Essentials will therefore have to be flown into the UK at great expense, while stuff rots at our ports which become gigantic truck parks with no drivers to drive them!

I say flown, but this is of course assumes that the Government can obtain the necessary export permits, complete the necessary new bureaucracy and obtain the flight-certified aircraft to do the job.

Frankly this sounds like a scenario akin to the Berlin Airlift of 1948 rather than Great Britain in 2018.

Seventy years ago, the Western allies had to overcome the Communist Soviet military blockade of that city to prevail.

Here common-sense has yet to prevail against the bigotry, narrow-mindedness of Little Englanders and the swivel eyed loons determined to break faith with our European neighbours.

Mr Mayor, this is frightening stuff, made more so in a borough where we already have so many poor citizens reliant on emergency Food Bank supplies, a great many with chronic and long-term health conditions.

I am sorry to say that this is not the script of a post-Apocalyptic movie this is just weeks away.

The people in charge of this mess and our country; in the middle of the most important constitutional change since Henry 8 or Oliver Cromwell; now decide to have a leadership contest and oust the Prime Minister!

They have done more to damage our reputation in the world; and the Union that is the United Kingdom; at a single stroke than any event in modern history!

Words fail me.

Firstly please could the leader tell us what is being done by this Council, in conjunction with our partners in the Greater Manchester Combined Authority, to plan measures to mitigate for a possible No-deal Brexit?

Secondly would he be willing to join with me in sending a joint letter to the three Members of Parliament who represent our Borough asking them to support a second people’s referendum, with the option on the ballot paper to remain in the European Union and retain the many benefits accruing from membership, before any move by this Government to take our nation over the abyss into Brexit?

Liberal Democrat Plan to make Oldham Town and all District Centres Safer at Night

Liberal Democrat Councillors Hazel Gloster and Howard Sykes MBE will be proposing a motion at the next full meeting of Oldham Council (Wednesday 12 December) calling for the establishment of Safe Zones and for the ‘Ask Angela’ scheme to be adopted to help make Oldham town and district centres in the borough safer for night-time revellers.

Commenting Councillor Gloster said: “When the Liberal Democrats were in power, we tackled the anti-social issues that resulted from problem drinking in Oldham town centre, issues that attracted lots of unwanted media attention with Yorkshire Street being dubbed ‘the  Wild West’ and I am pleased to say that things are now a lot quieter.  However, people do sometimes have too much to drink or they can feel threatened late at night, and we should take action to ensure that young people and vulnerable people who get into difficulty are able to find help when they need it.”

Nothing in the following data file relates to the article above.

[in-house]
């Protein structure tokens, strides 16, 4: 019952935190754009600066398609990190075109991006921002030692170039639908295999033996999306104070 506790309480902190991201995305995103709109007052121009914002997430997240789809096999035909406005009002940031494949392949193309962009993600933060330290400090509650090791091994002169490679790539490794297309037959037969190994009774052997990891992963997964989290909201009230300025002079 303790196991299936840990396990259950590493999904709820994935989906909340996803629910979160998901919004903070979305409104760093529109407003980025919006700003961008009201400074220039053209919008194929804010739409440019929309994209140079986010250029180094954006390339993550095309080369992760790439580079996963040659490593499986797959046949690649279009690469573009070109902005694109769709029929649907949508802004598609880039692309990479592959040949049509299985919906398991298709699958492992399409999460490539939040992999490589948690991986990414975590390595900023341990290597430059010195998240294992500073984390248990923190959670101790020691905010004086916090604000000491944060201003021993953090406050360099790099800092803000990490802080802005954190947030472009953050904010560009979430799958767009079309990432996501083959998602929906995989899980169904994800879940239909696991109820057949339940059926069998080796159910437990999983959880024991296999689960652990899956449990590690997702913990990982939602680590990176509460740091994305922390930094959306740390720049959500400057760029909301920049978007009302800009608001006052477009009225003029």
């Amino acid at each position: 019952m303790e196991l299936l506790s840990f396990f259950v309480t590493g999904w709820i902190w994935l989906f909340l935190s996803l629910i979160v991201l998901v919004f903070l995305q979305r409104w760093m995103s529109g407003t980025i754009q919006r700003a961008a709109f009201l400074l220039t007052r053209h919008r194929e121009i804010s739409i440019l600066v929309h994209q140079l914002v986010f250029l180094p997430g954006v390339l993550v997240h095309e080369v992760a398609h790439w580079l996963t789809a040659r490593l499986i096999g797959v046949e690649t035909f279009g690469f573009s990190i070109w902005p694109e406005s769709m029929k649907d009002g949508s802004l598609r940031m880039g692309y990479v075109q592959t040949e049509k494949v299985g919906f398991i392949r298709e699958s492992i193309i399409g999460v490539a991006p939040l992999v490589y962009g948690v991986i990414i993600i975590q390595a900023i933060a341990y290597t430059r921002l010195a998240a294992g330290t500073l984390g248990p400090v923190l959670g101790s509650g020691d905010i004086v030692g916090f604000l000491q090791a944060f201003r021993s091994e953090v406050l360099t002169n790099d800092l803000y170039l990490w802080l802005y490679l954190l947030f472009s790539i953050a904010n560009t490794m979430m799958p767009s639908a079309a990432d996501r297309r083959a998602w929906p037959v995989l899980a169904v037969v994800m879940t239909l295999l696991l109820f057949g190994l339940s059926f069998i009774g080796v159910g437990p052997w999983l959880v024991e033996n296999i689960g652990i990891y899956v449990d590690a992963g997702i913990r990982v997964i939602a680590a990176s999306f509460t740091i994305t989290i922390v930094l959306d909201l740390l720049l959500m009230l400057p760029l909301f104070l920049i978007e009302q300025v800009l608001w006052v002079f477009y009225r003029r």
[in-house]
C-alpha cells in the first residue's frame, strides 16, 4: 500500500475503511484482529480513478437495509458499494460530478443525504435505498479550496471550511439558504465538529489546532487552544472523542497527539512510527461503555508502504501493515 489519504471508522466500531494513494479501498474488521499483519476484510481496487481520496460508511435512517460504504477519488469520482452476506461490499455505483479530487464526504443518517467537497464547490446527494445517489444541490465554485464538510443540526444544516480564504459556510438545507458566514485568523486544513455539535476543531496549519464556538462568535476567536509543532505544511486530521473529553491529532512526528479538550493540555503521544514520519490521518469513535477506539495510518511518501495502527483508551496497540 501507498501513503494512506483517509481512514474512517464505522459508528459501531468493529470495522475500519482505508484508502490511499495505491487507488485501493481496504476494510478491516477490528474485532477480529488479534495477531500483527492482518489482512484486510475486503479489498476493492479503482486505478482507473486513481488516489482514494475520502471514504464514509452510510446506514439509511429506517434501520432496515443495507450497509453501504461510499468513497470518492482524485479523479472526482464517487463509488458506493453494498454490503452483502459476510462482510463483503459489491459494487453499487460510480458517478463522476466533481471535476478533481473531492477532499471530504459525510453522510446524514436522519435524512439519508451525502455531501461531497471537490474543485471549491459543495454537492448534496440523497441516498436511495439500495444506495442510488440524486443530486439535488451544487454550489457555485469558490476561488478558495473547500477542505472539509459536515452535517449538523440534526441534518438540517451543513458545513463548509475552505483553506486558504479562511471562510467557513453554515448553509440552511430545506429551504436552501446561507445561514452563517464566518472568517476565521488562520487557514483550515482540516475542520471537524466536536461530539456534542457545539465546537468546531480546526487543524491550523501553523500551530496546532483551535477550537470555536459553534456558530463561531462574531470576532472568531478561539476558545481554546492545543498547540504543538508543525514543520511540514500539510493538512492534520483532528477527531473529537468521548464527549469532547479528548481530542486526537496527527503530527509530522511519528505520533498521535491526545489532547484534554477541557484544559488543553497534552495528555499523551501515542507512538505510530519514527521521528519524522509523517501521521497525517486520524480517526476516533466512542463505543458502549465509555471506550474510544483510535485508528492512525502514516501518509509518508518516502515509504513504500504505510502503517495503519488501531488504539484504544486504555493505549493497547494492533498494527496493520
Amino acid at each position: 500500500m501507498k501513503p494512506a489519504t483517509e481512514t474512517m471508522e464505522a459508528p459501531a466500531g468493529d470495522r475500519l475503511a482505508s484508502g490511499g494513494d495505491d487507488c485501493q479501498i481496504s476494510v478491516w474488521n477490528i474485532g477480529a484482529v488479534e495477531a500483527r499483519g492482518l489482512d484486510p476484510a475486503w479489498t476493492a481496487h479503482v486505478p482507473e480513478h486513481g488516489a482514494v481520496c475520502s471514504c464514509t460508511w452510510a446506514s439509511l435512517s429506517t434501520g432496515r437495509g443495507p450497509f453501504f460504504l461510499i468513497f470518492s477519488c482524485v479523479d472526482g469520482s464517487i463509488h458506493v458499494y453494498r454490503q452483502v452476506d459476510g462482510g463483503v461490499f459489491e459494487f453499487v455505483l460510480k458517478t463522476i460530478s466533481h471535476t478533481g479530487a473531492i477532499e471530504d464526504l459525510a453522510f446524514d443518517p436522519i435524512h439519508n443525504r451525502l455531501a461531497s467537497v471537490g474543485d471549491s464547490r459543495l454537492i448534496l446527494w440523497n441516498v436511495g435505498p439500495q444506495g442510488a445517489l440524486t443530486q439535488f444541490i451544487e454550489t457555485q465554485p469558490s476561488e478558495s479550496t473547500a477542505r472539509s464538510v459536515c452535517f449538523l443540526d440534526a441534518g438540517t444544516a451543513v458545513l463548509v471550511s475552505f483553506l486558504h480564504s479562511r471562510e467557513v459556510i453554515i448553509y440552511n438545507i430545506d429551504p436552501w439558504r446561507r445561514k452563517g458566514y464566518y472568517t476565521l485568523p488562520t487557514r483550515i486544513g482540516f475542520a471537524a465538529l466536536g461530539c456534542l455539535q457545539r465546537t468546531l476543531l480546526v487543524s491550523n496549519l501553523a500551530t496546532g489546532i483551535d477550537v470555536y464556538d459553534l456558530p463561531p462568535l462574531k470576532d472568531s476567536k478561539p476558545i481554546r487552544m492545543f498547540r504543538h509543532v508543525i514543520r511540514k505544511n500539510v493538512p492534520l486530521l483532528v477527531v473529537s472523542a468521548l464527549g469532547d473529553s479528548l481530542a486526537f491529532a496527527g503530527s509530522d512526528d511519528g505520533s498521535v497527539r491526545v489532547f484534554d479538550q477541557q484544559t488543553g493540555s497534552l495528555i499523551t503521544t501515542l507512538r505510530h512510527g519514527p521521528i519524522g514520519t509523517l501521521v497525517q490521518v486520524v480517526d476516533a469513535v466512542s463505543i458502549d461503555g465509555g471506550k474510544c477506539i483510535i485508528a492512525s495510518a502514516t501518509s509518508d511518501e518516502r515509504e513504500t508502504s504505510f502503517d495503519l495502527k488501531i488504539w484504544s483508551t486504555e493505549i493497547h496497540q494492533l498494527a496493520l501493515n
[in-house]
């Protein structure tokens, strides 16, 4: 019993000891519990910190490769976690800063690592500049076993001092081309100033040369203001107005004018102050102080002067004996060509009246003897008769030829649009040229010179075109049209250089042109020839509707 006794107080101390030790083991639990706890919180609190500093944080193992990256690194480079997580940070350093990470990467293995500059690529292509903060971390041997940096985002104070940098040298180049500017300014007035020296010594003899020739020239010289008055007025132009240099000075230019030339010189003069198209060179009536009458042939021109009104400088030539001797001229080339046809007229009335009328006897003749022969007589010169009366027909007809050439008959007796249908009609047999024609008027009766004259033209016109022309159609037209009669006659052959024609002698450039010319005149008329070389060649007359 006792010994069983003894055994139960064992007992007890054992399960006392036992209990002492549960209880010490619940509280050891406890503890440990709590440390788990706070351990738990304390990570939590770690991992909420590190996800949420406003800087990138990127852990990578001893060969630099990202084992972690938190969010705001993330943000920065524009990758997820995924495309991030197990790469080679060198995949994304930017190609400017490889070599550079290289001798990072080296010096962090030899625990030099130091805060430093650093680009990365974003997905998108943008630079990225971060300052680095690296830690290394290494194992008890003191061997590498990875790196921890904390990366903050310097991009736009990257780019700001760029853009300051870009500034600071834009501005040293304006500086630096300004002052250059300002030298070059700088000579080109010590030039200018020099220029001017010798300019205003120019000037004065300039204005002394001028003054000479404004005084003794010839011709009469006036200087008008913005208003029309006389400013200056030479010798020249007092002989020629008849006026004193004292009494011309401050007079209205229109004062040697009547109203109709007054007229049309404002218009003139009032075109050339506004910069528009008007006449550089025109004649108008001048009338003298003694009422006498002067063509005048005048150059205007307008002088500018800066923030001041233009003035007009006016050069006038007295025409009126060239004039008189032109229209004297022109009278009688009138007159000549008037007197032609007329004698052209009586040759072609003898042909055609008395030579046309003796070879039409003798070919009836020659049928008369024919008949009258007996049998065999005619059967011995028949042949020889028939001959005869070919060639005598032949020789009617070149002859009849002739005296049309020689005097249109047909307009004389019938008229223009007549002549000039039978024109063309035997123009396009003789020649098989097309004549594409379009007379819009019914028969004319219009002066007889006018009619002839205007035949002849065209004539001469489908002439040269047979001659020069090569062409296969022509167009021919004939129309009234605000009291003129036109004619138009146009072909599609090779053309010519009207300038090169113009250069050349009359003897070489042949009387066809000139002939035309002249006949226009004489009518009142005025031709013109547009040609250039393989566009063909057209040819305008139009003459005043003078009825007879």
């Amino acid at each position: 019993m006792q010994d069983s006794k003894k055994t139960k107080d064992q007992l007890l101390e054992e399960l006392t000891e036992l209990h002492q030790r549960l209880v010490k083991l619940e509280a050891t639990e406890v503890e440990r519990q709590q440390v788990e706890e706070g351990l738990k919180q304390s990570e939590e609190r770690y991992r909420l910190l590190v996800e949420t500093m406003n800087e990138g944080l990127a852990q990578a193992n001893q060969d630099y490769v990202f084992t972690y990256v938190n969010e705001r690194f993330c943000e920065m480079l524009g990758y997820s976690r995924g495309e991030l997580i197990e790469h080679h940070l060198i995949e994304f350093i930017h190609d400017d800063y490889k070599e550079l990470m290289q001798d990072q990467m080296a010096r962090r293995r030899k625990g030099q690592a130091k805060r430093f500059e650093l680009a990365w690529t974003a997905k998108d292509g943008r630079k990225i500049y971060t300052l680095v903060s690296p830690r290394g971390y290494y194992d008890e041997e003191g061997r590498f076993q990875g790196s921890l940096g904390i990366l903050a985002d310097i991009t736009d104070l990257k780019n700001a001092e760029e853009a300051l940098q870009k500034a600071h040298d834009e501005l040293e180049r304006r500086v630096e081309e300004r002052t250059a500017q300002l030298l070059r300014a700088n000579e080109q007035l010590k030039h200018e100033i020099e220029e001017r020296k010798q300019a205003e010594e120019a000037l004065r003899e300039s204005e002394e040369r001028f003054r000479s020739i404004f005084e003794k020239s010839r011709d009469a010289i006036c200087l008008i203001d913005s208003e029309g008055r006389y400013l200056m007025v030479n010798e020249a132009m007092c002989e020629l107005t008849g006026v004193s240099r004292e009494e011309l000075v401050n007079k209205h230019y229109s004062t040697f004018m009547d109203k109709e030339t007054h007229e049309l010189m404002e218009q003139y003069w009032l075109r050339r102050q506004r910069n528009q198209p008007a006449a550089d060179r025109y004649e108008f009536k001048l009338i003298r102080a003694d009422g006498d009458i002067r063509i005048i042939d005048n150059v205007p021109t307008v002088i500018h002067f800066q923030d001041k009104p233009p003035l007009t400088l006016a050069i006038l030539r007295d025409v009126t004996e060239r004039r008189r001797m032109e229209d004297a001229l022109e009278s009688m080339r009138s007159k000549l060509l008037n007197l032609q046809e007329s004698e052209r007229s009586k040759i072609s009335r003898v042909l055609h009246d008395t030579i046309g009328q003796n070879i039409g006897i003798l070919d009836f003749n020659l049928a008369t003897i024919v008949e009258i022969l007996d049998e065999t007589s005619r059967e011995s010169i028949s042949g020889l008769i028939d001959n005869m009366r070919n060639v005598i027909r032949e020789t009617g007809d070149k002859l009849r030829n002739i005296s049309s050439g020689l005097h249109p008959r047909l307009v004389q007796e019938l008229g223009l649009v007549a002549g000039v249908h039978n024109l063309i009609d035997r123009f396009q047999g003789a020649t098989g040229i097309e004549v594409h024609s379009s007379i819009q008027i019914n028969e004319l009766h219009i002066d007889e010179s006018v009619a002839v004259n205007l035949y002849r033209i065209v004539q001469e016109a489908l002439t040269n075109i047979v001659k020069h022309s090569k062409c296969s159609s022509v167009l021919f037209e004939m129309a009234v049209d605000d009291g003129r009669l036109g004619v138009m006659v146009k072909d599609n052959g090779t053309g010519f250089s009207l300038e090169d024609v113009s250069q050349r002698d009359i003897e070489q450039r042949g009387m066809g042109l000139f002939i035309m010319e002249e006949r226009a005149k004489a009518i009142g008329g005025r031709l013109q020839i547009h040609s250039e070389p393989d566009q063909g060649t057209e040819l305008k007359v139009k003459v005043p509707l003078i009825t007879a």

The Liberal Democrats are calling for a Student Safe Spot / Zone scheme and an ‘Ask Angela’ scheme to be established in Oldham and in other district centres across the borough, as they are in other places with student populations such as Bradford and Manchester.

Councillor Gloster added: “Although ours is not a big university town, we do have the Oldham Sixth Form College, the Oldham College and University Campus Oldham in our town centre.  Safe Spots are designated venues where staff offer support to students who feel unwell or unsafe late at night by phoning for a taxi, a friend or the emergency services. These venues display a prominent sticker in their window and new students receive information about the scheme as part of their induction. In Bradford, there is also an arrangement with a local taxi firm to transport students home who find themselves without money, with the bill later being settled via the university authorities.”

“The Ask Angela scheme is operated nationwide in many pubs and clubs. Like Student Safe Spots, staff will swing into action to help when someone who feels vulnerable or threatened ‘asks for Angela’ at the bar. This scheme is primarily, though not exclusively, aimed at lone women, who may for instance meet someone new for a date and find they feel increasingly uncomfortable or unsafe and want to leave discreetly. Premises promoting the scheme display posters, which are usually placed in the toilets of those establishments to be discreet.”

Councillor Gloster concluded: “These ideas are common-sense suggestions that will help people feel safer when they go out for a drink or a meal in the evening. They complement other excellent initiatives, such as the Street Angels scheme. The Liberal Democrats would like to see the Council work with the licensed trade, the Police and our social partners to introduce these measures in our town centre and in our district centres, for example in Shaw, and I do hope that Council will support them.”

Improving Public Safety in Oldham’s Night time Economy

Council notes that:

  • In Bradford and Manchester local businesses and community groups have joined with local colleges and universities to establish Student Safe Spots / Zones; these are premises self-identifying as havens for students who are being followed, or are feeling vulnerable or unwell.

Staff at these venues offer assistance in booking taxis home; in contacting the emergency services if their assistance is required; or offer a temporary safe haven until a problem has passed. Venues signed up to the scheme receive a sticker to place prominently to advertise their involvement and a list and map of venues is published on line for students to access.